The round (often red when turned on) plates on top of your stove where you put your pots and pans to boil/roast stuff. They can also be separate from a stove.
Does "hob" refer to the entire stovetop or to a single one of the (often four) rings?
How would you fill the gap in this sentence? "On the stovetop, you can cook food on four ____ at once."
That would be "kogeplader" in Danish: "På komfurpladen kan man lave mad på fire kogeplader på én gang."
As xneb says, the (four) rings are called hobs.
But I think I would also call the whole top of the oven a hob. If I was looking to move into a new house I might ask if it had a gas or electric hob, meaning the whole thing rather than one ring. I don't know if it's strictly speaking correct to do so, but I can't think of anything else to call it. I wouldn't call it a stovetop, which sounds American. Anyway to me a stove is an old-fashioned wood-burning thing for heating a room, not a kitchen appliance.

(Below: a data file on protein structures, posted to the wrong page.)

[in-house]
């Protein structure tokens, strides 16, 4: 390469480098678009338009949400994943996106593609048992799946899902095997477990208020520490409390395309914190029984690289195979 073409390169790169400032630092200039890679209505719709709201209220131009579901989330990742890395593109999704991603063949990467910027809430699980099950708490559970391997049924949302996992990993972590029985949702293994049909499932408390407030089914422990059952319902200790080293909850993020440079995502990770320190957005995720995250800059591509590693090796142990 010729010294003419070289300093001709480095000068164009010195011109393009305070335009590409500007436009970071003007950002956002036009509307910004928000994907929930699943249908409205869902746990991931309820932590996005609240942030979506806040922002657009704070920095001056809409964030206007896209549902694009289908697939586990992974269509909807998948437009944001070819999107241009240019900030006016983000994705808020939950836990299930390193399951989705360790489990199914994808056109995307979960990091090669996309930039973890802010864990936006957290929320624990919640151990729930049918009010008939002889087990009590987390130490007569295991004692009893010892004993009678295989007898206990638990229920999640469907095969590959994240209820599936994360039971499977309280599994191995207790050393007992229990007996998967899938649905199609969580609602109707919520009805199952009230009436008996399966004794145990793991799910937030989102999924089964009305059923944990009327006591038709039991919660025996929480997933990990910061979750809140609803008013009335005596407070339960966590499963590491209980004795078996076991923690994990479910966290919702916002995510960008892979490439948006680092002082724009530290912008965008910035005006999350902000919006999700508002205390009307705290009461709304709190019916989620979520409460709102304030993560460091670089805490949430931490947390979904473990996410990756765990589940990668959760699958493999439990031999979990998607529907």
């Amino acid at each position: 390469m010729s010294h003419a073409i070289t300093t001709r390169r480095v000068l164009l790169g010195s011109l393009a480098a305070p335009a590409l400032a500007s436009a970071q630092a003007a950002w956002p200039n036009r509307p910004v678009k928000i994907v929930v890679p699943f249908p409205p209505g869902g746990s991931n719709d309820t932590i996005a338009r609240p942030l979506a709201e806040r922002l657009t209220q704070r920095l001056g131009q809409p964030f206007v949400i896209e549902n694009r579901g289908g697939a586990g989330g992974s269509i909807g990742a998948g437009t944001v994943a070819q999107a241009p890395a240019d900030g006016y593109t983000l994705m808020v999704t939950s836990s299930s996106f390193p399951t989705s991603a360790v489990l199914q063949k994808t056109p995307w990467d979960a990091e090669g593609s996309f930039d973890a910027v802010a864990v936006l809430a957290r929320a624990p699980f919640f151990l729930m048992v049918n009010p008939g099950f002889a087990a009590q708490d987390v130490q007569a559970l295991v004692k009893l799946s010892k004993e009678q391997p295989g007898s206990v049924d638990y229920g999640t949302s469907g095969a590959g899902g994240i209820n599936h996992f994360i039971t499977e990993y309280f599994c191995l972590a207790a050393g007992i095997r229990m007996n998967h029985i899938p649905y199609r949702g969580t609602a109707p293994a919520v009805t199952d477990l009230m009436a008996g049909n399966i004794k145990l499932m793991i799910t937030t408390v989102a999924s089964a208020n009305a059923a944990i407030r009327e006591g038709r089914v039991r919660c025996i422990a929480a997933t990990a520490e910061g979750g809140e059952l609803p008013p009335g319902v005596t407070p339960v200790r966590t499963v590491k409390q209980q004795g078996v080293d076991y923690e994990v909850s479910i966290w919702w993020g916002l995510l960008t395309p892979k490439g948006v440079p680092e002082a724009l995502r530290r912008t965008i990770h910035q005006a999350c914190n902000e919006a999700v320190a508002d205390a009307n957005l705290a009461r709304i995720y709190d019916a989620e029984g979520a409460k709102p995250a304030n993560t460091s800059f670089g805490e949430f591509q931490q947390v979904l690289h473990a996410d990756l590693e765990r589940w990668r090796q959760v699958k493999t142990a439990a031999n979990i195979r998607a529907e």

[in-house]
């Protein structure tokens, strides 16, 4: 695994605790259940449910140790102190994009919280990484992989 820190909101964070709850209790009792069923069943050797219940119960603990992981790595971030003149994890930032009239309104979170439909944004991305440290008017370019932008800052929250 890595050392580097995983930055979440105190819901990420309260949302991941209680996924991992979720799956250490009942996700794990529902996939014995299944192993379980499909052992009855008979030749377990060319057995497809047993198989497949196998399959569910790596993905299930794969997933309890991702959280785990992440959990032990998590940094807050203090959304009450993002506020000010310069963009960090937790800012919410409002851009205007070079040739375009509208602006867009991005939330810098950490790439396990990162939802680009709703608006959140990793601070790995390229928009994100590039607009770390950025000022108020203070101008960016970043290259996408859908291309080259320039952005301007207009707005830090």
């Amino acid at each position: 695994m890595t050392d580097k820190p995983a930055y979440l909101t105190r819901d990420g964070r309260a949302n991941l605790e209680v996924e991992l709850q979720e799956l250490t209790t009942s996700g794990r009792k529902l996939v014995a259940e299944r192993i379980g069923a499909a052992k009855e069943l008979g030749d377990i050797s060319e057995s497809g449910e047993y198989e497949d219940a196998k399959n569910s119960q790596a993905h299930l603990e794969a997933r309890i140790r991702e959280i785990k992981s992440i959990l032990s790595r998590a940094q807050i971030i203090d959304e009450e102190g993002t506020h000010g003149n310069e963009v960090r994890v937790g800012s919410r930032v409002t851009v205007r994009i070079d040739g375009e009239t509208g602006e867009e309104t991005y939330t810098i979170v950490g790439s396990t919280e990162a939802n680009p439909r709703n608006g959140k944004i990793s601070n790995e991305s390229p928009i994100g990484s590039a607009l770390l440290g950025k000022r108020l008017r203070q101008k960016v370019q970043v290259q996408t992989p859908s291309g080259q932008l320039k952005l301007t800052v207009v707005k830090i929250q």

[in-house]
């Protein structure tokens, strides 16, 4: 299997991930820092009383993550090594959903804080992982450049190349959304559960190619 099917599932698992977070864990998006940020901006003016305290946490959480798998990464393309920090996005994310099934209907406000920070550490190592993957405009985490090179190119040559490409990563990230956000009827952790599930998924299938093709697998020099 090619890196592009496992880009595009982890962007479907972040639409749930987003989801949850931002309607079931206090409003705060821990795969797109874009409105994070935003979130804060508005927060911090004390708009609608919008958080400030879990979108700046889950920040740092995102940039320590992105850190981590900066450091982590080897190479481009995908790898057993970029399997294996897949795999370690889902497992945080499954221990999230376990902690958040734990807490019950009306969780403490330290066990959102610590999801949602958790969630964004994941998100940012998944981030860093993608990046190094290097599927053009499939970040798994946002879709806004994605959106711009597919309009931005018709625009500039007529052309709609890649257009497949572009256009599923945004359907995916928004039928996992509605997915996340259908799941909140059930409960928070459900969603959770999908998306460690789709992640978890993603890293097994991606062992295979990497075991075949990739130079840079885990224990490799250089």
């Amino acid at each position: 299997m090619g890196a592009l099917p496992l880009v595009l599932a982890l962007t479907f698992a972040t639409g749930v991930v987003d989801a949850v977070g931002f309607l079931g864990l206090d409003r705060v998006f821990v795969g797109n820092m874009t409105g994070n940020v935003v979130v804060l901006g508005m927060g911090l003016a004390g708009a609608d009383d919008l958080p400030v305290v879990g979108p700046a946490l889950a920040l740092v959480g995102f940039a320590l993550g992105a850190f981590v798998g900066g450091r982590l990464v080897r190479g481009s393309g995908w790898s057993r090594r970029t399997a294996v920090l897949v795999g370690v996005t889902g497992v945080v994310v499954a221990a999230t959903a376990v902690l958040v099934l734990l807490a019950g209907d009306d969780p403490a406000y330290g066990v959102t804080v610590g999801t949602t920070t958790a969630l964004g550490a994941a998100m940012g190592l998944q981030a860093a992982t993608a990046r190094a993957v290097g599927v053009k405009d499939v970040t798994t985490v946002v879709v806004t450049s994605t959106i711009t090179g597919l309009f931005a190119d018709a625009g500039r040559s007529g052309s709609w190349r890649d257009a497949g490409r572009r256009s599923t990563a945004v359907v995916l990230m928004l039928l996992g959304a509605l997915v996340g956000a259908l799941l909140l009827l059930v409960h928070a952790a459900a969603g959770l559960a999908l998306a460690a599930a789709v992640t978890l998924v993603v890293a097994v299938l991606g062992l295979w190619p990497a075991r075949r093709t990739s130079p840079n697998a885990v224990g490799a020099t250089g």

Interestingly, when I googled hob and burner I found a well-known British shop that calls the top of the oven a hob and the ring a burner, which seems like a confused muddle of UK and US!
As an American I say I cook things on the 'stove' when I mean cooking on a burner. I only hear people use the word 'burner' when the fact that the person is cooking on the stove is already established, otherwise they just say 'stove'. So I wonder if it's also correct to use 'stove' in this situation, at least in American English.